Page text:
This is who we are. We question. We criticize. We argue. (Again, read the Talmud, or any Jewish newspaper. Go to a family dinner or Seder.) But do any of you believe anyone deserves the onslaught of death and rape threats or when a Jew is the target, graphic Holocaust imagery sent to the individual and their children?

Should we all return to a shtetl mentality where we are terrified to speak out, to question authority? Is this what we want for America?

I am urging everyone to find a moment to communicate with Trump’s team about this issue. Ask him to stop attacking private citizens on Twitter or in the media. He’s playing a dangerous game…one that he moves on from in an instant, yet leaves a wake of destruction in his path.

To those who have a more public forum, or even personal contact with his inner circle, let this be an issue you speak out on. I’m calling on Rabbi Shmuley Boteach, self identified as America’s Rabbi, who visited with Trump’s Chief Strategist, Steve Bannon this week. I’m calling on Naomi Ragen, who has tackled abuse of authority in her many novels and in her political essays. I’m calling on Matthew Brooks, head of the Republican Jewish Coalition, to enhance Trump’s relationships with American Jews and the American public, and Sheldon and Miriam Adelson, to reiterate what children in their eponymous school are taught.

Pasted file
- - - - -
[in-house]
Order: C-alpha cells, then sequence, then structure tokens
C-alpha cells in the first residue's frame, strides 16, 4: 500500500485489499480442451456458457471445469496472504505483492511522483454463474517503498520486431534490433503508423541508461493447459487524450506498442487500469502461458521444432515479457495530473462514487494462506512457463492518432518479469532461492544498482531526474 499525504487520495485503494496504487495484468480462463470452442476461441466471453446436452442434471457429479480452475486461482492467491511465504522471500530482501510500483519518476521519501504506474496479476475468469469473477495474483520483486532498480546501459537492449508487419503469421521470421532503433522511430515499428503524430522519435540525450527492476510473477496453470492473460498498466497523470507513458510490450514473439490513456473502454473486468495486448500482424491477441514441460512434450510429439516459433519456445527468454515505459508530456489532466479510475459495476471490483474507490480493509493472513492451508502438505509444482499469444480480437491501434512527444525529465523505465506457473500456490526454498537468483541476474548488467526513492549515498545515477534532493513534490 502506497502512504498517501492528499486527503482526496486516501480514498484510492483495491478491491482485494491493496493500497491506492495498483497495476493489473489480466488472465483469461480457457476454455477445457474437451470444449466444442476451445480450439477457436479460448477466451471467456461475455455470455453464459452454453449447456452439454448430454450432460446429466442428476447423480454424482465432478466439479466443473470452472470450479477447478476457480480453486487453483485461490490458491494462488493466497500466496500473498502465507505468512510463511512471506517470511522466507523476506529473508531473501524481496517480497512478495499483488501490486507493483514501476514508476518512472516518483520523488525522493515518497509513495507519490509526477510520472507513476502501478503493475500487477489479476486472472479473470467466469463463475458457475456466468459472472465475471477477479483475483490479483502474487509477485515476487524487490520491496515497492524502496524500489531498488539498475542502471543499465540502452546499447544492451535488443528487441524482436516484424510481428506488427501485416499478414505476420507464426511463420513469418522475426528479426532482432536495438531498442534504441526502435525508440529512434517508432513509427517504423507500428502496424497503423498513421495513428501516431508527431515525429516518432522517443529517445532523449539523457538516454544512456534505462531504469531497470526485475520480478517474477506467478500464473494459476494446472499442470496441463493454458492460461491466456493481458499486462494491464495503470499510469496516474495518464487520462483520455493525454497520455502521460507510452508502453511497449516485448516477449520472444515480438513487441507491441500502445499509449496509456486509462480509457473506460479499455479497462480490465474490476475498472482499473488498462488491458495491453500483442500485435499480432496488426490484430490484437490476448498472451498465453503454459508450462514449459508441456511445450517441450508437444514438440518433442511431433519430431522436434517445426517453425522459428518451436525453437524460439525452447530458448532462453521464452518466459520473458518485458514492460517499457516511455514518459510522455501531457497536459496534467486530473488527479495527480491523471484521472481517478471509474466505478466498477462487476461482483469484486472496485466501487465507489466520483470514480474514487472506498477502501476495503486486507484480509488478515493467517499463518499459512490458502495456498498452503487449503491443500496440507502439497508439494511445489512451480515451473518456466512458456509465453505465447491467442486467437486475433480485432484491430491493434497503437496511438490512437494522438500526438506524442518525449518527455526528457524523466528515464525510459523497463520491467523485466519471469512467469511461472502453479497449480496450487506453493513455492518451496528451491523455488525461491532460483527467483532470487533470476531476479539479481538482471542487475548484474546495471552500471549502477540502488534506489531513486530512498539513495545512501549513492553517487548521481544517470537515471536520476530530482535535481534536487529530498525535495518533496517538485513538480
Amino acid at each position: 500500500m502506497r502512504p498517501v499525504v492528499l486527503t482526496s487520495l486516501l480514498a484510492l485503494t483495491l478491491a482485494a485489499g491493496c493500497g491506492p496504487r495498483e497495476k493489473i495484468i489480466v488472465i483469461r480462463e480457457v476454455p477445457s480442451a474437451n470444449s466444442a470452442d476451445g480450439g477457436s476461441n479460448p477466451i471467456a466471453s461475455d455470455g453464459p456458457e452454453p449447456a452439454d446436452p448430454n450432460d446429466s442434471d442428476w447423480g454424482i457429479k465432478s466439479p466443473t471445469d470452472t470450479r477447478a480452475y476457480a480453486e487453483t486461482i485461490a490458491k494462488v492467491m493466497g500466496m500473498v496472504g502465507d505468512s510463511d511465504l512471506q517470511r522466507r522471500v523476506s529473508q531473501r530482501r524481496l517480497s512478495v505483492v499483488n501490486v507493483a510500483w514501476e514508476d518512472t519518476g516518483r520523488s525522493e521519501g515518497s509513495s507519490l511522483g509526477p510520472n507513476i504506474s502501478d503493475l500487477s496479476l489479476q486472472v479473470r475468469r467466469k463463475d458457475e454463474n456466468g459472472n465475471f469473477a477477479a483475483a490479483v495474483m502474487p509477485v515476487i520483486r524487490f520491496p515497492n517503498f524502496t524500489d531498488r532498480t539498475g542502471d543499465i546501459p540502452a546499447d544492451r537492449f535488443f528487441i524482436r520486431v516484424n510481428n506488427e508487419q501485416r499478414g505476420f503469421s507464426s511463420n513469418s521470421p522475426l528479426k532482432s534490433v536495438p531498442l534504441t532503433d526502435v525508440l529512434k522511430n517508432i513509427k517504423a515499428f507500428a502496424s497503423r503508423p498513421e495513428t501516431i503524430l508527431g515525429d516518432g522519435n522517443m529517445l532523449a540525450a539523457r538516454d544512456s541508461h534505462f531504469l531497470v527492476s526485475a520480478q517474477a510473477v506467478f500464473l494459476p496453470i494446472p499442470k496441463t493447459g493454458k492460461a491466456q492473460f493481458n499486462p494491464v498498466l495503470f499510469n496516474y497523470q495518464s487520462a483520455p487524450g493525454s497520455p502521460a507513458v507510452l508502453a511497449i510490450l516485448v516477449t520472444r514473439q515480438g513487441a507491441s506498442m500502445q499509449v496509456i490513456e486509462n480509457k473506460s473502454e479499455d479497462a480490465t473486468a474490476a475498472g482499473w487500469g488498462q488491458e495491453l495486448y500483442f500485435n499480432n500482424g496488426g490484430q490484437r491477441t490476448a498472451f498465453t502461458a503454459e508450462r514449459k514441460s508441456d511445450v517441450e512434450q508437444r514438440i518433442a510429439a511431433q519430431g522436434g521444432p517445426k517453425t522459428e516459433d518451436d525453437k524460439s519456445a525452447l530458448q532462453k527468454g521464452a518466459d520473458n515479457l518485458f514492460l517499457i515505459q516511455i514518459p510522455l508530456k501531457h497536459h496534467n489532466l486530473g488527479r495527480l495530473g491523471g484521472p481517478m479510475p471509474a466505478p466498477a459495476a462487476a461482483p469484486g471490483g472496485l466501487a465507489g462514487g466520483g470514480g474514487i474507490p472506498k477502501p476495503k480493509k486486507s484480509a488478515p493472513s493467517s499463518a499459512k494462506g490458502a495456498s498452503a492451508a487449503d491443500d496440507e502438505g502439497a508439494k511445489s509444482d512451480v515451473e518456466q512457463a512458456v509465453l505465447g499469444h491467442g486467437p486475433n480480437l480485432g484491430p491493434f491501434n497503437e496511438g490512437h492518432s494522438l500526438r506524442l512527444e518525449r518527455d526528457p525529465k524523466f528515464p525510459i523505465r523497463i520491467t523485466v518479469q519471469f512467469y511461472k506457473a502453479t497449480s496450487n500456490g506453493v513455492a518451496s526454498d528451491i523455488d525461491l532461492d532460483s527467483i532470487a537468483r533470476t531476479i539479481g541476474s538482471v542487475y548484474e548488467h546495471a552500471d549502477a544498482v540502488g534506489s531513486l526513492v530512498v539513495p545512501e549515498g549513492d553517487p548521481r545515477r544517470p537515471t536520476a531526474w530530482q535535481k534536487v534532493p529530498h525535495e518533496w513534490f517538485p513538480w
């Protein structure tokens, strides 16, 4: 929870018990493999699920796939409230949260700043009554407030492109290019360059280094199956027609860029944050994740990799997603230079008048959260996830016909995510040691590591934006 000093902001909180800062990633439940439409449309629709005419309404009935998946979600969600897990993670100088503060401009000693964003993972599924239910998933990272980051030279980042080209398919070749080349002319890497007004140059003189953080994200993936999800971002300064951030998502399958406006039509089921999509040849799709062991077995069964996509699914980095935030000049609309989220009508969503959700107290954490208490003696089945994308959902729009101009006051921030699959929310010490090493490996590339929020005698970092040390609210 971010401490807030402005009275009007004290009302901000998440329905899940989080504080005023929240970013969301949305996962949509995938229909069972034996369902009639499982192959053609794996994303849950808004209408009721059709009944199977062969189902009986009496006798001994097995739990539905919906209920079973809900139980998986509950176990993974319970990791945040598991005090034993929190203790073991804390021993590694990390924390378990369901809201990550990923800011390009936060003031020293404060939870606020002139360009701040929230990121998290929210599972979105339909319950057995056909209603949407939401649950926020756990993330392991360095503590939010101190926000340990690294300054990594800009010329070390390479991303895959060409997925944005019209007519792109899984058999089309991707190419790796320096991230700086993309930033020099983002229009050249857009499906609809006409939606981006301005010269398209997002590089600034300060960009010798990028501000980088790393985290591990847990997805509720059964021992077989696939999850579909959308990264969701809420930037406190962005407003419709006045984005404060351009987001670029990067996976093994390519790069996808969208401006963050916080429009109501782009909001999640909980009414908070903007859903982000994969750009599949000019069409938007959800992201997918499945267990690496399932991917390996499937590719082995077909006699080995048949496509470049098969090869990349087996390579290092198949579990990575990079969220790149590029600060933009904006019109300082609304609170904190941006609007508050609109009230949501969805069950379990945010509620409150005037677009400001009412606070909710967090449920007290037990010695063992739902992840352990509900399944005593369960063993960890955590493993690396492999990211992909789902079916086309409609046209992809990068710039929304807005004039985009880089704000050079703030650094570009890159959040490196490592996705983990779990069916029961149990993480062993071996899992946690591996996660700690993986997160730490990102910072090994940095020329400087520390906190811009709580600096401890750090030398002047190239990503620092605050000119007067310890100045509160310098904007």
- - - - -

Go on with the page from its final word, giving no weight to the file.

Because we Jews know that the practice of Judaism is in our actions. So, to the Conference of Presidents of Major American Jewish Organizations, as you offered just one month ago, this is a project you can advance. Jewish Women International, you know that cyber bullying effects women nearly ten times more than men. Jewish leadership and press — everyday people — please call on President-elect Trump and his surrogates to stop his cyber bullying. I have no doubt that the Union of Reform Judaism will gladly lend its services in helping Mr. Trump craft a message that will “move us toward a brighter future.

I’m asking Twitter Executive Chairman, Omid Kordistani and Twitter CEO Jack Dorsey, as well as Board Member and UK digital advocate Martha Lane Fox to exercise their influence and guidance. Ari Fleischer, political communications expert recently compared Donald Trump’s tweeting to FDR’S Fireside Chat radio programs. Now persuade Mr. Trump to emulate FDR’S legacy and tone. President Roosevelt used this more intimate setting to uplift and reassure the American public. I’m hopeful that David Frum, Senior Editor at The Atlantic will relentlessly continue his brilliant advice to Republicans. Maybe my old Hebrew school pal Gary Ginsberg, Time Warner exec, volunteer speechwriter for Prime Minister Netanyahu and creator of Newsweek’s Most Influential Rabbis list could join Rabbi David Wolpe (once #1 on that list) in reminding Mr. Trump, “In our nation and abroad there is a great deal riding on your speaking from the better angels of your nature.”